“Do we need a novation?” That is the question invariably asked by the buyer when acquiring a government contractor. Relying on well-established Delaware case law governing acquisitions by stock purchase, a February 22, 2013 Delaware Chancery Court decision, Meso Scale Diagnostics v. Roche Diagnostics, held that a reverse triangular merger did not affect an assignment, by operation of law or otherwise, of the target’s contractual rights.1 This holding should be read to affirm, at least under Delaware corporate law, that a contract transferred by a reverse triangular merger is not subject to the Anti-Assignment Act, and thus does not trigger the novation requirements in Part 42 of the Federal Acquisition Regulation (FAR). Other transfers by “operation of law,” which generally have been found not to require formal FAR novations, should not be affected by the court’s decision.
In a reverse triangular merger, the buyer creates a subsidiary for the sole purpose of purchasing the target company and then merging into the target after the deal closes. Companies often prefer reverse triangular mergers to more direct transactions, because the buyer in a reverse triangular merger historically has been able to obtain control of the target’s otherwise non-transferable assets and contracts without consent from third parties who have contractual relationships with the target company.
Indeed, that was the issue in the Meso Scale Diagnostics case, in which a foreign holding company acquired a license for sophisticated diagnostic technology through a reverse triangular merger. Two Delaware companies with rights to the same technology sued on grounds that the merger resulted in an assignment that required their consent under an anti-assignment provision in the license. The defendants countered that the transfer of the license resulting from the reverse triangular merger was not subject to the antiassignment provision in the license agreement, because the target company that held the rights survived the transaction. The Chancery Court granted summary judgment to the defendants on grounds that relevant Delaware jurisprudence, holding that a mere change in the legal ownership of a business does not result in an assignment by operation of law, was controlling. The court found that a reverse triangular merger, like a stock purchase, does not result in a change in the target company’s corporate form.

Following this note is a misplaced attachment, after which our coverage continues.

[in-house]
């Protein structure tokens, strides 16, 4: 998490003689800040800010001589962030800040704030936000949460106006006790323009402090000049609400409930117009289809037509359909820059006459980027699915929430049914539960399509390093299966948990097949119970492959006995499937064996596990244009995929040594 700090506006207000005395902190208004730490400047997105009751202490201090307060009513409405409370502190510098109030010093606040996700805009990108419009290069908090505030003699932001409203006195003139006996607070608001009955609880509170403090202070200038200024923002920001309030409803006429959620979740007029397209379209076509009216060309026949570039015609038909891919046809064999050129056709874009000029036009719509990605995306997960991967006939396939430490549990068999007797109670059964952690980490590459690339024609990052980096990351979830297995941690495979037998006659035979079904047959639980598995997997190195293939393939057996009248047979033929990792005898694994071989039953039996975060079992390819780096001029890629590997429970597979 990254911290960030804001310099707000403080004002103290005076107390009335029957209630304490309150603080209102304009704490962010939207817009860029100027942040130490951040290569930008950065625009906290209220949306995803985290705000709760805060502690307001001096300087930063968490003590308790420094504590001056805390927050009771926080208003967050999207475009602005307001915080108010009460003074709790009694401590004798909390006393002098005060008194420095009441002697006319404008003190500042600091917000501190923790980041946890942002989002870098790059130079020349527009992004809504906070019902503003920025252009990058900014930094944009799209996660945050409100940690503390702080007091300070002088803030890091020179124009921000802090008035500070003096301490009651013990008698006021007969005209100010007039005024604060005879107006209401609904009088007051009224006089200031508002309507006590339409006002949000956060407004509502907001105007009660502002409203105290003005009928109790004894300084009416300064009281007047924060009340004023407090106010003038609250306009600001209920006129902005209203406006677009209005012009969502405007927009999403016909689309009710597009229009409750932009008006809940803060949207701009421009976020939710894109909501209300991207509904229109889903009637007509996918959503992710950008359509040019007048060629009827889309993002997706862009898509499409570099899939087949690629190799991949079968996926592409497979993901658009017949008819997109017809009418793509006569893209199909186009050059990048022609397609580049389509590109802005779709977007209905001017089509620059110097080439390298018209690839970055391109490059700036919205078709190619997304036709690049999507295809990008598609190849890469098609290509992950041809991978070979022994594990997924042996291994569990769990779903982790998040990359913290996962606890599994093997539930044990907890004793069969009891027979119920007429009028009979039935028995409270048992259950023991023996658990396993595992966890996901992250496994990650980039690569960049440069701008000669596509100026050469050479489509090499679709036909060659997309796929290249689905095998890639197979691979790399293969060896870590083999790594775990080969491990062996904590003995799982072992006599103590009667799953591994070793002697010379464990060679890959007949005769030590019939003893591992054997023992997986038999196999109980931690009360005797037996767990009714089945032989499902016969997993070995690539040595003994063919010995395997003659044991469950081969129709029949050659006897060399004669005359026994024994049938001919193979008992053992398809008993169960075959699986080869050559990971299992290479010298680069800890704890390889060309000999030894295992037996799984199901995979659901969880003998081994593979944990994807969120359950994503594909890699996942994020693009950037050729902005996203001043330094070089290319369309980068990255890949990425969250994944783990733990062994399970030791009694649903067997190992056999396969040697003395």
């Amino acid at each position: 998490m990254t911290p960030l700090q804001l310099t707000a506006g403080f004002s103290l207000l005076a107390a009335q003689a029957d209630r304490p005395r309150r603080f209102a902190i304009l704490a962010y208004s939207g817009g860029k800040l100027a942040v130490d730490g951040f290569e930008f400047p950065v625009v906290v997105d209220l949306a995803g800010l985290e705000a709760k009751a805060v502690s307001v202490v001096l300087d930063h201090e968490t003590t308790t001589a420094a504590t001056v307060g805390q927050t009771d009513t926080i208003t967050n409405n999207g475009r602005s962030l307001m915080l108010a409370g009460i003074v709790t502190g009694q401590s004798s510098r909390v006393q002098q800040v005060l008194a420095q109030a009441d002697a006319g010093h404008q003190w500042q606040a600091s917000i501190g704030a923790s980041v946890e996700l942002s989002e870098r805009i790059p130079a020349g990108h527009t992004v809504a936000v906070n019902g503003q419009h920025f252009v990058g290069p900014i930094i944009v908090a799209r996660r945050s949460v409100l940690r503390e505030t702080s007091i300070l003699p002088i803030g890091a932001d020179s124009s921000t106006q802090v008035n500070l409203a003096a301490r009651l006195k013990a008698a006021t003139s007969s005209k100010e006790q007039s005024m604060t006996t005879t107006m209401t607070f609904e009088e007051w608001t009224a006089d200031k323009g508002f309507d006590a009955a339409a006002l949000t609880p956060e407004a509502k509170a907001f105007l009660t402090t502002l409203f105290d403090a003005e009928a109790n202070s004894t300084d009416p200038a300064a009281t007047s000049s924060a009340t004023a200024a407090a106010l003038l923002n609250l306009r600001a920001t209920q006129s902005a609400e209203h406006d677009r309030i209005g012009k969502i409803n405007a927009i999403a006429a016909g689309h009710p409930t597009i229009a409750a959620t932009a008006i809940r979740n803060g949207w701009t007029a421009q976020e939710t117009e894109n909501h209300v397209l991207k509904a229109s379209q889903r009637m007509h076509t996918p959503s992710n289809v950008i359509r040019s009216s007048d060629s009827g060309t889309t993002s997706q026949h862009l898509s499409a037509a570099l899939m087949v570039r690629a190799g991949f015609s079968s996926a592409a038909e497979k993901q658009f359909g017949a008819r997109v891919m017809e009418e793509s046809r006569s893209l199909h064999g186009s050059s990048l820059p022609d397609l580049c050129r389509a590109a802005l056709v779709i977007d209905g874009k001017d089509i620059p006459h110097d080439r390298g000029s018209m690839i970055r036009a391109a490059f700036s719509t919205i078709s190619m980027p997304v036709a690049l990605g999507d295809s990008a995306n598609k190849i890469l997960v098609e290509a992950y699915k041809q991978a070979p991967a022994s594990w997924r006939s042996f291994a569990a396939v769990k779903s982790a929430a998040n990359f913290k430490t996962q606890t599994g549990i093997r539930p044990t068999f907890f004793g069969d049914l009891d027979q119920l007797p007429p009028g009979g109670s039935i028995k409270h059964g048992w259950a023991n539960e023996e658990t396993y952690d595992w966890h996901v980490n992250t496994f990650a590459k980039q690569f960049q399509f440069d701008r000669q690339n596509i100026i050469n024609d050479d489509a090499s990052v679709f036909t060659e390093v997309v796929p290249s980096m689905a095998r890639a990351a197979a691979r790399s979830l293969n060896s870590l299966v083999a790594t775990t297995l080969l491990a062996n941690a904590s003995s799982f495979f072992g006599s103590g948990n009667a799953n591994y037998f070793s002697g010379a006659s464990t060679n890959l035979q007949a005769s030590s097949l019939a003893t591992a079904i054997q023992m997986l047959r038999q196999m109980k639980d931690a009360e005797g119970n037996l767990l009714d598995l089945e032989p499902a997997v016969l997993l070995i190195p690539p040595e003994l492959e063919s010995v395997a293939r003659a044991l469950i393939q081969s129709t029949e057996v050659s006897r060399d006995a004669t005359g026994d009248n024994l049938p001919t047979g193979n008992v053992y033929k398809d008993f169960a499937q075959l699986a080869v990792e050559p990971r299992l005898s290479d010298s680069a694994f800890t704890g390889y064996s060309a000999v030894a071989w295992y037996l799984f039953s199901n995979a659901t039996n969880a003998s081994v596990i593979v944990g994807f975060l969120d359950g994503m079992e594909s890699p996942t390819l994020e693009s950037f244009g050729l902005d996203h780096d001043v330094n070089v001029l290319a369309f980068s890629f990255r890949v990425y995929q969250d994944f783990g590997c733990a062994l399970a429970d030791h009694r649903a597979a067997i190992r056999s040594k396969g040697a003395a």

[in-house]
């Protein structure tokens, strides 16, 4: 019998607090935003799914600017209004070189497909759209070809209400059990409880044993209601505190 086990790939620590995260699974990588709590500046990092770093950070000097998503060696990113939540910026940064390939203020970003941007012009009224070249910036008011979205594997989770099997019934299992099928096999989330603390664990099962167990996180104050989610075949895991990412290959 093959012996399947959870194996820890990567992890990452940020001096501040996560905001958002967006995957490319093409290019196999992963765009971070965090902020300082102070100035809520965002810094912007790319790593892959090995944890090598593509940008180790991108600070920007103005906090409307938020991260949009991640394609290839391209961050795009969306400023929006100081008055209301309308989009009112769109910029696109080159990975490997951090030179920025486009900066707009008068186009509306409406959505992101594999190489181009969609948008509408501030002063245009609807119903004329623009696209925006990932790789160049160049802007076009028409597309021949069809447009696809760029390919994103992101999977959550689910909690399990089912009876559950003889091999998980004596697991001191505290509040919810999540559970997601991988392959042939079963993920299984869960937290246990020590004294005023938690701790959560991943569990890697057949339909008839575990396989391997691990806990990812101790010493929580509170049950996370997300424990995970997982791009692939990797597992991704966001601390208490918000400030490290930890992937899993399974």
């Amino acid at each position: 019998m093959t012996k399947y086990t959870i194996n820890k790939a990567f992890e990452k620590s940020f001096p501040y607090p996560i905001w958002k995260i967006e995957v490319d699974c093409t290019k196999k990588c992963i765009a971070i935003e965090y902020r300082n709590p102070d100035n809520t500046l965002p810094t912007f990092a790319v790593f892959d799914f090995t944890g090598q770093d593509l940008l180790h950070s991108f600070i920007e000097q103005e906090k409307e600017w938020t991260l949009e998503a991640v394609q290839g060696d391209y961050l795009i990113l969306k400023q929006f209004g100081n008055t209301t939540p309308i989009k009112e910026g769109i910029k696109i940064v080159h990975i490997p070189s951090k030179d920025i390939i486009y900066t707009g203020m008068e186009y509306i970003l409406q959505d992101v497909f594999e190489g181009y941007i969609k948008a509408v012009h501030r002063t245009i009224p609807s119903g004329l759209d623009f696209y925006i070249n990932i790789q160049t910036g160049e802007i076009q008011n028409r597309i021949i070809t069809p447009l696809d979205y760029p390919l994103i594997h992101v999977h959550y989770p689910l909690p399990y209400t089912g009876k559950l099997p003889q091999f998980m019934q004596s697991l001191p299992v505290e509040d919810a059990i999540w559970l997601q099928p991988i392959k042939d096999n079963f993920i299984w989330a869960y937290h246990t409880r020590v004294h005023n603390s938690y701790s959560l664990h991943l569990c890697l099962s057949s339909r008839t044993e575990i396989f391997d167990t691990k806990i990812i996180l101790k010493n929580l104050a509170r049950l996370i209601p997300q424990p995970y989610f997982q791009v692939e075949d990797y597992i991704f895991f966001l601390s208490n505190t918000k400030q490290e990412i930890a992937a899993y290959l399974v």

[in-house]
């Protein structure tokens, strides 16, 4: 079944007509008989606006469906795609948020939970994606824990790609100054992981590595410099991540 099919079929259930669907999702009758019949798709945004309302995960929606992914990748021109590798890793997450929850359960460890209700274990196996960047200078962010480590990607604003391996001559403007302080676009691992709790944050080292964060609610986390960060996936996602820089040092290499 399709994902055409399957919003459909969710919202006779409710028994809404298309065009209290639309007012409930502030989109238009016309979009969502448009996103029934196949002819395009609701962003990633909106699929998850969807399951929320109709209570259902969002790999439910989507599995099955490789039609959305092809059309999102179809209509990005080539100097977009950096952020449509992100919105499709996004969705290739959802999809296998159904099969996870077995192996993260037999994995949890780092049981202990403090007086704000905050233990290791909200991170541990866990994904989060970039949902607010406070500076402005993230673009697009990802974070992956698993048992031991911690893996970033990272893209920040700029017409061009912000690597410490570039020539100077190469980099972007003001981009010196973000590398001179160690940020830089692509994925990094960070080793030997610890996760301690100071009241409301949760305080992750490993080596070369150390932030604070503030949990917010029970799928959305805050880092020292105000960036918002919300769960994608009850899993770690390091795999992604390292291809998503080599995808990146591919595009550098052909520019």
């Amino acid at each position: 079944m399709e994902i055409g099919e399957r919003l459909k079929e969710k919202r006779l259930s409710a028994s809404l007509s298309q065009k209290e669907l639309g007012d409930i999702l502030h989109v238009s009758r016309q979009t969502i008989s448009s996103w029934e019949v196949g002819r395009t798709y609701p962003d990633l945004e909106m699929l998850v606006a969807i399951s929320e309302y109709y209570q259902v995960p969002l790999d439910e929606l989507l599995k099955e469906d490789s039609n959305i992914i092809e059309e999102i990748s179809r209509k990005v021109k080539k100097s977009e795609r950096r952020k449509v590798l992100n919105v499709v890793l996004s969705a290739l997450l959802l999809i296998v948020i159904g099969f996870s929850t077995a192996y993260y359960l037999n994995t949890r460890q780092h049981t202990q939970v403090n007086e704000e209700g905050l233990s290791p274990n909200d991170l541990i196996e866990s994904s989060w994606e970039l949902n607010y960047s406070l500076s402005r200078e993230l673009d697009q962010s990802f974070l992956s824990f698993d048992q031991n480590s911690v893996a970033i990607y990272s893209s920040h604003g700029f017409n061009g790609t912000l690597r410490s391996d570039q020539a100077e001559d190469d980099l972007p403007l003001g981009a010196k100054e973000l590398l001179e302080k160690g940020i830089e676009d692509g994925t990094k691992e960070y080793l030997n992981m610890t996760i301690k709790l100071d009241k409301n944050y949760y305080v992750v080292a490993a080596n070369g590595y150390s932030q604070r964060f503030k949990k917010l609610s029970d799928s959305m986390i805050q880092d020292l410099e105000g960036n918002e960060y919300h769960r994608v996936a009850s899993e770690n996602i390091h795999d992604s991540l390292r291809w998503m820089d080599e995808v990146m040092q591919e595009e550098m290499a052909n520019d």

Although FAR Subpart 42.12 specifically distinguishes stock purchases (which do not require novations) from asset purchases (which generally do), it does not explicitly address novation requirements in the context of a merger. The Meso Scale Diagnostics decision appears to solidify for government contractors the general practice of treating reverse triangular mergers as tantamount to stock purchases, i.e., no novation required.
Government contractors should not be concerned about the court’s conclusion that reverse triangular mergers do not result in assignment by operation of law. The Chancery Court’s holding should have no bearing on other transfers by operation of law, which are covered by the “operation of law” exception to the Anti-Assignment Act. Courts and the boards of contract appeals have carved out exceptions by which a contractor may transfer its agreements with the U.S. Government to a third-party successor-in-interest “by operation of law,” such as through a merger, consolidation, or corporate reorganization.2 Accordingly, the FAR provides that novation agreements with the Government are unnecessary when the contract transfer results from a change in contractor ownership by operation of law, i.e., “with no legal change in the contracting party, and when that contracting party remains in control of the assets and is the party performing the contract.” FAR 42.1204(b).
For example, the operation of law exception has been found to cover corporate reorganizations affected by a bankruptcy court order. The U.S. Court of Federal Claims, the Government Accountability Office, and the boards of contract appeals have largely held that the Anti-Assignment Act does not apply to contracts transferred to receivers, debtors-in-interest, trustees, or successors-in-interest.3 Similarly, the operation of law exception should still apply in the context of corporate reorganization or voluntary changes in business form, such as a conversion from a corporation into a limited liability company. Under applicable Delaware statutes, conversions occur by operation of law, and, therefore, should be exempt from the Anti-Assignment Act.4 (The FAR does not explicitly address conversions, and the Government in some instances has required shortform novation or change-of-name agreements before it was willing to recognize the new entity as the contractor’s successor-in-interest.) The Delaware Chancery Court’s discussion of “operation of law” transfers in the Meso Scale Diagnostics decision should have no affect on FAR novation requirements in these contexts.